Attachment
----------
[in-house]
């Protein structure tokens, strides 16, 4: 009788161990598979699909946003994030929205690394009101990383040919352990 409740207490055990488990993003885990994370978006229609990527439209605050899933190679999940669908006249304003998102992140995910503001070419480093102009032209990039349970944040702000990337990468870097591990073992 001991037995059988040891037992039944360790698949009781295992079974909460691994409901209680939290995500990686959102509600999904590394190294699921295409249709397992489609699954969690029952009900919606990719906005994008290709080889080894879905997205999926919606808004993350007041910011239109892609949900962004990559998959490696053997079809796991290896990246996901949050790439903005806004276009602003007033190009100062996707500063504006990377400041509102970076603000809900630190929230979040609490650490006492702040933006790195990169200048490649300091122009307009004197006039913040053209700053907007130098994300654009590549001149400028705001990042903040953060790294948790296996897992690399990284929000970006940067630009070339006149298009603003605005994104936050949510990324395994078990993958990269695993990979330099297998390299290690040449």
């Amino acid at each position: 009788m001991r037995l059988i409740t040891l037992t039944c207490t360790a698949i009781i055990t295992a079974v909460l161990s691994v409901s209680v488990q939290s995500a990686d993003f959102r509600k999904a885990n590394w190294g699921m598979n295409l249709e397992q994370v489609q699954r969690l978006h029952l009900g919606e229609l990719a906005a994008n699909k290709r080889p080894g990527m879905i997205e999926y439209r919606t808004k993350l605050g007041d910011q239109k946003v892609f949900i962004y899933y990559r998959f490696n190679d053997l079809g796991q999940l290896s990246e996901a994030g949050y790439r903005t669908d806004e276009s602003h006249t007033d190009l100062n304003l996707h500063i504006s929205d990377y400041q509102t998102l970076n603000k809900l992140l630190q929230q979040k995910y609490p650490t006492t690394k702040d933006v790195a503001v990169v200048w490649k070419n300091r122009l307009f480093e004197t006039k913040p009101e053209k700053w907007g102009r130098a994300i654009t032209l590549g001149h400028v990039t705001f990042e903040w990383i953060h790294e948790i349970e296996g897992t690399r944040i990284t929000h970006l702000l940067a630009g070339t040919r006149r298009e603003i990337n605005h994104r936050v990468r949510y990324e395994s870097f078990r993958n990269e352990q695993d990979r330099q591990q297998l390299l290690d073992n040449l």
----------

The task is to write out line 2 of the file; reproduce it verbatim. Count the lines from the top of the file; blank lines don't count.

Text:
């Protein structure tokens, strides 16, 4: 009788161990598979699909946003994030929205690394009101990383040919352990 409740207490055990488990993003885990994370978006229609990527439209605050899933190679999940669908006249304003998102992140995910503001070419480093102009032209990039349970944040702000990337990468870097591990073992 001991037995059988040891037992039944360790698949009781295992079974909460691994409901209680939290995500990686959102509600999904590394190294699921295409249709397992489609699954969690029952009900919606990719906005994008290709080889080894879905997205999926919606808004993350007041910011239109892609949900962004990559998959490696053997079809796991290896990246996901949050790439903005806004276009602003007033190009100062996707500063504006990377400041509102970076603000809900630190929230979040609490650490006492702040933006790195990169200048490649300091122009307009004197006039913040053209700053907007130098994300654009590549001149400028705001990042903040953060790294948790296996897992690399990284929000970006940067630009070339006149298009603003605005994104936050949510990324395994078990993958990269695993990979330099297998390299290690040449």